As an activist I have noticed a distinct disconnect and a growing chasm in our community that saddens me. It is one that is growing bigger and bigger everyday. Many of the LGB people in my group do not feel comfortable working with our Trans members. Many feel that there is a growing Homophobia or Misogyny in our group. As it stands today many of the lesbians do not wish to continue the discussion with the Trans women because they feel that they are attacked. many of the Gay men see the Transwomen as being Homophobic. There is a general feeling that we must walk on egg shells around our Trans members. There has been discussions in the community to drop the “T” because of moments like this. It is like a feeling of being attacked by both sides. The biggest problem with this is on both sides… because we never talk about it. It is just not discussed. As much as we LGB needs to be more educated on being Trans, there is also a need to have members of the Trans Community understand the LGB. One fact in particular mis-identifying Gay men and lesbians. Many Gay men who are androgynous or effeminate do NOT identify as Trans and many masculine “butch” women do not identify as Trans… yet they are being told they are trans in the gender spectrum. It is being decided by people outside of themselves. Just as no one should question the gender identity of someone that identifies as Trans, the Trans Community should not dictate that other people are Trans that never identified as trans. It is a two way street. I am seeing a great amount of lesbians that are angered by this in particular.

    There is a huge problem in discussing these issues because, there are groups dictating on BOTH sides how the other side how to think and feel. It saddens me because I see what is coming with the Trump/Pense administration, I am seeing things happen that I have not seen in 35 years. Hate is feeling empowered and we should stop empowering it in our own community. I am seeing a lot of Hate floating around and it scares me.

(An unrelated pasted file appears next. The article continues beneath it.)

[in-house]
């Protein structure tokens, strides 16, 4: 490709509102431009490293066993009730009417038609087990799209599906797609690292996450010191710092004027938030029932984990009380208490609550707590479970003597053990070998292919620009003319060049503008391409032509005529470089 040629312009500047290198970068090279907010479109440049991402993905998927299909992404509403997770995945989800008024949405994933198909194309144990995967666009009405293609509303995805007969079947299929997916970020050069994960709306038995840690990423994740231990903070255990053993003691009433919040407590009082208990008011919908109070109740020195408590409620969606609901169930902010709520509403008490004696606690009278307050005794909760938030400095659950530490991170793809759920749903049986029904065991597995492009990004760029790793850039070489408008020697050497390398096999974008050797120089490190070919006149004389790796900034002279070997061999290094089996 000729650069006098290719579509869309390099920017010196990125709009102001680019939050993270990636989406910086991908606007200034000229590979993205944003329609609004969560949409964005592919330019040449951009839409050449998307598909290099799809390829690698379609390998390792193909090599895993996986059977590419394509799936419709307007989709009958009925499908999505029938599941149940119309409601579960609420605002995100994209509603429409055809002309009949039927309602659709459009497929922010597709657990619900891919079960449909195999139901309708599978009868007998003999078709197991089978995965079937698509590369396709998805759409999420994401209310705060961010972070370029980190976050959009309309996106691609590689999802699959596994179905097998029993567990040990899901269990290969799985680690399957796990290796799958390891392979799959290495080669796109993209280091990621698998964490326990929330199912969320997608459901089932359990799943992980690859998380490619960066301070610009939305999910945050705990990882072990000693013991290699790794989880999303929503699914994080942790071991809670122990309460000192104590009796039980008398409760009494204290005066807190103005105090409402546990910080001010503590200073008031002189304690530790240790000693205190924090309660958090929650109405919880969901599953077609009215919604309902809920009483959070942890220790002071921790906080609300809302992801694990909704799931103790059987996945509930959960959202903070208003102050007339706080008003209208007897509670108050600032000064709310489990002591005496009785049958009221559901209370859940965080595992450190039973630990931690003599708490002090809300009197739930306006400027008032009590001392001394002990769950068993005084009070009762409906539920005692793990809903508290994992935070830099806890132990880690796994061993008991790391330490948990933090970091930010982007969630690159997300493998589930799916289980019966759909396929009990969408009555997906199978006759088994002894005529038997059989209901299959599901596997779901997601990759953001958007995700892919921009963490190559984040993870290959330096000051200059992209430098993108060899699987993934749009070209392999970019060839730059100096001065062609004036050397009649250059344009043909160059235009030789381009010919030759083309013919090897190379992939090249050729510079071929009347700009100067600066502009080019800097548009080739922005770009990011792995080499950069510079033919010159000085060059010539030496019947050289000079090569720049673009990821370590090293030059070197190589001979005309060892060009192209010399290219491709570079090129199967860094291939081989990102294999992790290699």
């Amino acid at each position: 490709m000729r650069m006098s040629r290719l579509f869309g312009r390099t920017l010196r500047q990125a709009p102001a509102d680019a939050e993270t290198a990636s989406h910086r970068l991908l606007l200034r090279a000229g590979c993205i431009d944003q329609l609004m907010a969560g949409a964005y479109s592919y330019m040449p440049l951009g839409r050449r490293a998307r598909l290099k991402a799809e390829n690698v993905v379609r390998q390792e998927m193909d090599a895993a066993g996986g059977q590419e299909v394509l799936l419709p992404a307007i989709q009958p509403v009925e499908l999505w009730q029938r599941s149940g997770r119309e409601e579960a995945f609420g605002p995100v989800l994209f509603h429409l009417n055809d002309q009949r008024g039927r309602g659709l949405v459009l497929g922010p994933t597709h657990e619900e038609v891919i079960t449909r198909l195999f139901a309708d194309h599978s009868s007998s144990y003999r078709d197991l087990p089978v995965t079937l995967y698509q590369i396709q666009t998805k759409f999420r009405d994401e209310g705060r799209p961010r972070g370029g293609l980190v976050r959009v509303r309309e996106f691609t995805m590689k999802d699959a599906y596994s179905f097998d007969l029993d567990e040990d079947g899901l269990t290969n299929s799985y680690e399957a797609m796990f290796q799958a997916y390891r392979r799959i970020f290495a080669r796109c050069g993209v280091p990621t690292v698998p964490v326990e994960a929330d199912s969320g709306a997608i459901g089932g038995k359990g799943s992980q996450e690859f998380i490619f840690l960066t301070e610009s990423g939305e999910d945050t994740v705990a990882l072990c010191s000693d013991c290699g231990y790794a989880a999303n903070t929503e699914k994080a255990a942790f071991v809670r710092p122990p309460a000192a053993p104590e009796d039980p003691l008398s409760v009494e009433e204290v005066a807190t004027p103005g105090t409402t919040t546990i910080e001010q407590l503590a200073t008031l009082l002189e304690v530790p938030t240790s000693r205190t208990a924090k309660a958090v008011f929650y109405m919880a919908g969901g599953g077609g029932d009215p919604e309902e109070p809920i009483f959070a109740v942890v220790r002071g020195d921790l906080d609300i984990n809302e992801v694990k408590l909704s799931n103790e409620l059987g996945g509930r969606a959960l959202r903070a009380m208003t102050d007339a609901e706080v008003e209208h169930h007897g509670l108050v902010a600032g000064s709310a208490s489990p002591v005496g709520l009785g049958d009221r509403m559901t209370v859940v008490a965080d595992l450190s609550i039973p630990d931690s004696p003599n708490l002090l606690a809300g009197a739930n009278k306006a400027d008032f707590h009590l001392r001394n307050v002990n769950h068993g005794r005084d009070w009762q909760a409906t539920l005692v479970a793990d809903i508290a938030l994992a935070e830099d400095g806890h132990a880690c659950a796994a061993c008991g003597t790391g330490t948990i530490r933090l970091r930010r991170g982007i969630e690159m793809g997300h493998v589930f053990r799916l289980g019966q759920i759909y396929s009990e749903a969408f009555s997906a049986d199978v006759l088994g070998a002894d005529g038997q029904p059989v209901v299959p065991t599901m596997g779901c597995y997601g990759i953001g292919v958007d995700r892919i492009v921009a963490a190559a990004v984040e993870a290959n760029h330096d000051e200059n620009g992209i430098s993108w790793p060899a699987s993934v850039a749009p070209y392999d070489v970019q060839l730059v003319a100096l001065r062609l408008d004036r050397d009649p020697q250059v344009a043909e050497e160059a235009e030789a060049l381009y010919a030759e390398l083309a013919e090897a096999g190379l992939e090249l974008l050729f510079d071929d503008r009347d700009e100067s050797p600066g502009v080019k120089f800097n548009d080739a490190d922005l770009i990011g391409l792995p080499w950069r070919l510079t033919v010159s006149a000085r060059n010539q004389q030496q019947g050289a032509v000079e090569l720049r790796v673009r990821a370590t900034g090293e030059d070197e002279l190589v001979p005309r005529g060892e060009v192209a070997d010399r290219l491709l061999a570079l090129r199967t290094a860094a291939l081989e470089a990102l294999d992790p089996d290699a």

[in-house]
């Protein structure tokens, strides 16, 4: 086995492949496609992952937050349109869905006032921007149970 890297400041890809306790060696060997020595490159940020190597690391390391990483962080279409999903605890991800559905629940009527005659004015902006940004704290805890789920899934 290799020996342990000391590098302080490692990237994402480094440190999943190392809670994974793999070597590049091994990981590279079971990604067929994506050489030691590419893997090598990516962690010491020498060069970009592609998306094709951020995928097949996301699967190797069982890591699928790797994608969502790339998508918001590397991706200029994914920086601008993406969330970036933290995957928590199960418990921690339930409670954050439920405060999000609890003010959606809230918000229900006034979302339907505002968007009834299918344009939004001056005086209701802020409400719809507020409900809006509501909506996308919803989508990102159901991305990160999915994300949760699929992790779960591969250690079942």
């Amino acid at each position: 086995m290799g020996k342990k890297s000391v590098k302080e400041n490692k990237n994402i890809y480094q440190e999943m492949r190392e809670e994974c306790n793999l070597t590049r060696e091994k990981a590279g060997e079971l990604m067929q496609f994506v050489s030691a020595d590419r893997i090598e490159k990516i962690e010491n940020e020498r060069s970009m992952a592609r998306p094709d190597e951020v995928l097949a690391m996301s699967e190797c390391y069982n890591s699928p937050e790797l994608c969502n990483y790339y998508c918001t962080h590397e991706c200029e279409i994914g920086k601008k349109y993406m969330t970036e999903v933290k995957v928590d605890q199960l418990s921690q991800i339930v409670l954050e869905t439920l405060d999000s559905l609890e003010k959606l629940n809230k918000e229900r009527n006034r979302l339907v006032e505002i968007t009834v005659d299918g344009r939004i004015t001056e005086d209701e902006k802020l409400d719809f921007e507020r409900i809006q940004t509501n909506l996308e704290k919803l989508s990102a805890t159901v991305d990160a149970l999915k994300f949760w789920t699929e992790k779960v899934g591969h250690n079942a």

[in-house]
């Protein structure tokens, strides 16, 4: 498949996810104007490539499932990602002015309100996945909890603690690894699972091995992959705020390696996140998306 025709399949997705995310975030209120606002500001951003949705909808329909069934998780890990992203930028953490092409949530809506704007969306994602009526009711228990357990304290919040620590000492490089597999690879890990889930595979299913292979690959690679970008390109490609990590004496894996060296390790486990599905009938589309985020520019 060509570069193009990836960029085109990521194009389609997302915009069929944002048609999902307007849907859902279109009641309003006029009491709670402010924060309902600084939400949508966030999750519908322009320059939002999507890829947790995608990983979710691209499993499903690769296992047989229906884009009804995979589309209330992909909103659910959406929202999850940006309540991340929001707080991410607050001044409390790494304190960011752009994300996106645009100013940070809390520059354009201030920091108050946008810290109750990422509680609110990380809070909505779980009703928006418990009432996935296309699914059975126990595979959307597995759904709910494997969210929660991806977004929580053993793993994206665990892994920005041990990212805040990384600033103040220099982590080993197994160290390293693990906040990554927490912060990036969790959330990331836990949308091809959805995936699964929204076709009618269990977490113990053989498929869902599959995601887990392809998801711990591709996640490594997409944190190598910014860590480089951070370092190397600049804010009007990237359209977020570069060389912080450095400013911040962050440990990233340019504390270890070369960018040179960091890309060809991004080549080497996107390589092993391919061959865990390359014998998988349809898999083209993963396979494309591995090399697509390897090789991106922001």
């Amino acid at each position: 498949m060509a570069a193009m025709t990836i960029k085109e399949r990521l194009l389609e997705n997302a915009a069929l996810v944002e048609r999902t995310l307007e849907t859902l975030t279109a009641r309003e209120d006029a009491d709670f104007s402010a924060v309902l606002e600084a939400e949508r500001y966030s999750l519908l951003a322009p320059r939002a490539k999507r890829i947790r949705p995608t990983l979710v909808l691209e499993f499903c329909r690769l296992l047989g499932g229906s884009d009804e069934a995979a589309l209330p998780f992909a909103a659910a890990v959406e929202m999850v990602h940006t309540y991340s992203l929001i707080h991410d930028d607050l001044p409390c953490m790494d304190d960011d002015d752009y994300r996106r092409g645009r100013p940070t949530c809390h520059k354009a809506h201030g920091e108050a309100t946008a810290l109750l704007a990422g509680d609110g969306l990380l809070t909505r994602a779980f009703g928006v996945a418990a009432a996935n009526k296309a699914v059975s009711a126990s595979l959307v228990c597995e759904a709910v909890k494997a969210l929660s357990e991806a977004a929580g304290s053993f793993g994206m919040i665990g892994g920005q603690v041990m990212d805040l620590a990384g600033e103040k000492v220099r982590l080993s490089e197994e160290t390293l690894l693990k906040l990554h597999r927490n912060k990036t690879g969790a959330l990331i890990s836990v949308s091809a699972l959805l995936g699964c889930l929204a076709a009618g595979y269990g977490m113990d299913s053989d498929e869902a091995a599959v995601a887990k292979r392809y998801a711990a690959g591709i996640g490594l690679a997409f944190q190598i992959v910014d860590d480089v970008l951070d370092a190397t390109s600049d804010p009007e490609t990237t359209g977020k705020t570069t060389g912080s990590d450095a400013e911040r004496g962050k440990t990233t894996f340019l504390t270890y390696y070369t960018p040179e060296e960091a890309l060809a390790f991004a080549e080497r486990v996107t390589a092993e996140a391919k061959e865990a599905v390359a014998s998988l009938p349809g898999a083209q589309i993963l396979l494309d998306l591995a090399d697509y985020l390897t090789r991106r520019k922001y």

• CM December 13, 2016 at 6:07 am #

      I understand your concerns and just want to shortly reply with this: as a trans guy, I respect and love my LGBT brothers and sisters. I would never tell my butch lesbian friends they are trans, I would never dream of calling any woman a cis bitch or behaving in the manner of one of these protesters… and all the trans people I associate with agree. As someone in my late 20s, it is astonishing to see what is going on now in the universities. To then be lumped in as a trans person, and as a young person with this kind of behavior is unnerving, so I want to say here and now that I and tons of other trans people stand against it and wince each time we see these stories online…and let me tell you if I had been in that auditorium I would have had something to say to whomever called out such ugly names… bugh. They should be sanctioned by the university for such gross misconduct. This kind of news and behavior only makes going out into the world and getting a job and being treated equally even harder for a trans person. This is not who I am, who my friends are. We don’t behave like this. So please let me tell you, if I was to ever meet you one day, I would great you with open arms, love, and joy. Take care and thanks for being such a long time activist for queer rights. Please do not give up on the trans community because of this misrepresentation. xx

      • impetusartspdx December 13, 2016 at 6:22 am #

        Cis comes from chemistry as does trans. Cis means to stay the same, whereas trans means to change, they are equal in their meanings. Trans people didn’t choose to be called trans we were named that by cis people. The coining of cis is the first time in history an oppressed group has came up with an equal balance name for the group that named to them. Cis is used no more angerly than trans is in most conversations I see.

        I am like the trans person above me will not separate myself out from the protesters. I understand thier anger at this movie. I don’t appreciate their use of misogyny. But I was angry and sad when I first saw this movie back in 1999 and I appreciate somebody voicing that anger even if it had to come 20 years later. My understanding from reading all these comments is that some of the trans people did try and reason and have a good conversation. The use of sexism definitely did slow down and twart that conversation. Which is sad!

      • Eric Anderson December 14, 2016 at 4:43 pm #

        Thank you.My best friend is a Trans Man.
        My friend who is also in his 50’s we did not know anything about the existence of Trans Men in 1998 when this film was made. There is a history of Transmen such as soldiers who fought in the Civil War, World War I and World War II. They lived as men and even married and collected benefits as men. I mention these soldiers because when it comes to the history of early Transmen this is were the records are. When a Transman lived as a man it was always some sort of secret, that was never discovered until after death or when they needed medical care from an accident.